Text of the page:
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I live in Bedford, England. Having retired from teaching; I am now a research student at the University of Bedfordshire researching into Threshold Concepts in the context of A-level Physics. I love reading! I enjoy in particular fiction (mostly great and classic fiction although I also enjoy whodunnits), biography, history and smart thinking. I have also recently become a keen playgoer to London Fringe Theatre. I enjoy mostly classics and I read the playscripts and add those to the blog. I am a member of Bedford Writers' Circle. See their website here: http://bedford-writers.co.uk/ Follow me on twitter: @daja57

Sunday, 17 May 2009

"Slaughterhouse 5" by Kurt Vonnegut

This is a strange little book written in 1969. It starts with the author telling us that "All this happened, more or less." The first chapter describes the author writing the book; the author also appears in the story: the hero, Billy Pilgrim, meets an American soldier in the latrines; "That was I. That was me. That was the author of this book."

Another oddity is that every time someone dies (which is frequently) the moment is marked with the sentence "So it goes."

A third oddity is that Billy Pilgrim is able to travel forwards and backwards in time. This enables the author to jump around his hero's life and intercut the main narrative, Billy's war adventures, with what happens to him subsequently.

A fourth oddity is that Billy is kidnapped by aliens on a flying saucer and taken back to their planet and exhibited in a zoo (they also kidnap a soft porn actress and bring her back so he has someone to mate with). One suspects that this part of Billy's life (and possibly the time travel) has been caused by brain damage suffered during a plane crash (it is only afterwards that Billy tells other people of his alien experiences) and his extensive reading of the science fiction of a little known author called Kilgore Trout (who one further suspects is an alter ego of Vonnegut; Trout appears in other Vonnegut books).

The visit to Tralfamadore teaches Billy about the nature of time. The Tralfamadorians are able to perceive the fourth dimension. The can see present, past and future. They say it is like a landscape: there are beautiful bits and ugly bits. Having a good time is inevitable; having a bad time is inevitable. These moments are all written into the landscape. The secret of happiness, for the Tralfamadorians is to enjoy the beautiful places in a landscape and let your eyes skip over the ugly places.

The structure of the novel, with Billy and the reader skipping backwards and forwards in time, and with the intrusion of the author, reflects this concept of time held by the Tralfamadorians. Tralfamadorian novels are also structured this way, randomly jumbled, without narrative thread, and the structure is designed by the author to look beautiful as a photographer structures a scene.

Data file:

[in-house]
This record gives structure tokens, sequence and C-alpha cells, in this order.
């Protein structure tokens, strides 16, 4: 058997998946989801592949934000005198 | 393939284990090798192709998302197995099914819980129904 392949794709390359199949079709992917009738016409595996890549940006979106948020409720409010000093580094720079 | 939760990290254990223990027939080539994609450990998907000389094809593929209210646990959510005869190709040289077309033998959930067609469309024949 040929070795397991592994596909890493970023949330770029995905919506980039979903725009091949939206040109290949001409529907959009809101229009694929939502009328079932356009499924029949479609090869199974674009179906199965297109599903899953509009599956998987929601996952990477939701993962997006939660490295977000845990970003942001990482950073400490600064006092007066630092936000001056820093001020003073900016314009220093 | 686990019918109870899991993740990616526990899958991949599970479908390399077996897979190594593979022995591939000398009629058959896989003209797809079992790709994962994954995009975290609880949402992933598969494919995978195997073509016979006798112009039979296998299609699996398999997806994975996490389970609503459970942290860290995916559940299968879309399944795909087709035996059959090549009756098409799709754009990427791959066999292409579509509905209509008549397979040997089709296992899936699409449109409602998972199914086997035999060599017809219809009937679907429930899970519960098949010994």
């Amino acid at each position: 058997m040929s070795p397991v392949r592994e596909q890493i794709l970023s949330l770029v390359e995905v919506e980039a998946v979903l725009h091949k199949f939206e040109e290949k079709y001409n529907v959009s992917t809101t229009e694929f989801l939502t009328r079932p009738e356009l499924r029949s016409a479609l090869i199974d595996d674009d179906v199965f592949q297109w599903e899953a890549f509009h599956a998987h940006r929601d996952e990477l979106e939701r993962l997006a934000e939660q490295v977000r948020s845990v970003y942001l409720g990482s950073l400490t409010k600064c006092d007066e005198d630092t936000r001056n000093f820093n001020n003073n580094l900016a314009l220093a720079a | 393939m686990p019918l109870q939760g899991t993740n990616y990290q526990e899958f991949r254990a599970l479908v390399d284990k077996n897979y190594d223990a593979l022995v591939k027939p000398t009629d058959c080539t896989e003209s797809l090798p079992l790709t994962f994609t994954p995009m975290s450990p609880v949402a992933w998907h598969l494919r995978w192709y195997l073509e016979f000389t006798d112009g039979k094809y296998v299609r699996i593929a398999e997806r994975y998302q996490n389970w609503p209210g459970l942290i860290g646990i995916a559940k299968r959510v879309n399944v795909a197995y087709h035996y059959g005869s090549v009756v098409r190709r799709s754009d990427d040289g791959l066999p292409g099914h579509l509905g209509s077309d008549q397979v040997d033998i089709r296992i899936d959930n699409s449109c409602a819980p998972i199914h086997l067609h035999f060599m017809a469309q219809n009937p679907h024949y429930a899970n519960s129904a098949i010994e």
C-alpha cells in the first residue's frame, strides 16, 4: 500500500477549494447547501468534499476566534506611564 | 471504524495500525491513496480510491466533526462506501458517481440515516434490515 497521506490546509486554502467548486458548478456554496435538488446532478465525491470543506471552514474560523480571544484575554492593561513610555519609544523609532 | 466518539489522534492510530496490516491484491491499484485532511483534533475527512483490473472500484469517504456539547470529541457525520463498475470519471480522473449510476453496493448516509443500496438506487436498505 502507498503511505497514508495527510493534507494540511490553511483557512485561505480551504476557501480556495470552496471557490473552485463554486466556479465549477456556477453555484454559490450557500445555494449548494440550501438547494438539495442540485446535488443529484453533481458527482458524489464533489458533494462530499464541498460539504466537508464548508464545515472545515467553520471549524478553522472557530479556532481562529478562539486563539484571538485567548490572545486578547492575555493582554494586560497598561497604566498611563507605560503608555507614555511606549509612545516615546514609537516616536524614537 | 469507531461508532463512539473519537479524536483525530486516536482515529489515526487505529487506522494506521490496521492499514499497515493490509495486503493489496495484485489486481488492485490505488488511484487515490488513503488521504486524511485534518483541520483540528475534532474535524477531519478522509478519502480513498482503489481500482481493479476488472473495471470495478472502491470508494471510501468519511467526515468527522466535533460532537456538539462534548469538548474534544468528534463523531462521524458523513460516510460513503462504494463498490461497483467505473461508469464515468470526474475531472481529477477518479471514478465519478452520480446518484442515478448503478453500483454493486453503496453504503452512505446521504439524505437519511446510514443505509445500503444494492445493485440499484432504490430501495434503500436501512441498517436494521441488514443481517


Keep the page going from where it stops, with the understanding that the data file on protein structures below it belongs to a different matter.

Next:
Billy's soft porn mate has a locket between her bare breasts on which are engraved the words: "God give me the serenity to accept the things I cannot change, courage to change the things I can, and wisdom always to tell the difference."

This simply written book, inspired by the fire bombing of Dresden when more lives were lost than at Hiroshima, is matter-of-factly tolerant of humanity. Billy impregnates his (Earth) wife to make his son who will become a Green Beret in Vietnam: "Billy made a noise like a small, rusty hinge. He had just emptied his seminal vesicles into Valencia ... 'Would you talk about the war now, if I wanted you to?' said Valencia. In a tiny cavity in her great body she was assembling the materials for a Green Beret." When he and other soldiers are in a communal shower: "Their penises were shriveled and their balls were retracted. Reproduction was not the main business of the evening."

One of the most delightful moments of the book comes when Billy sees the fire-bombing of Dresden like a film running backwards in time. "The bombers opened their bomb bay doors, exerted a miraculous magnetism which shrunk the fires .... The Germans below had miraculous devices of their own, which were long steel tubes. They used them to suck more fragments from the crewmen and planes .... When the bombers got back to their base ....factories were operating night and day, dismantling the cylinders, separating the dangerous contents into minerals. Touchingly it was mainly women who did this work."

Simple prose that strips people naked and accepts their frailty. "Billy ... assured the fatherless boy that his father was very much alive still in moments the boy would see again and again." So it goes.

An interesting piece of trivia is that Vonnegut quotes a book from British historian David Irving who writes sympathetically about the German suffering in WWII. This is than same Irving who lost a spectacular libel trial against Penguin and later went to prison in Austria for Nazi sympathies and holocaust denial; he wrote The Destruction of Dresden in 1963. It is nowadays believed that Irving over-estimated the number of people killed in Dresden so Vonnegut's figures are wrong.

May 2009, 157 pages

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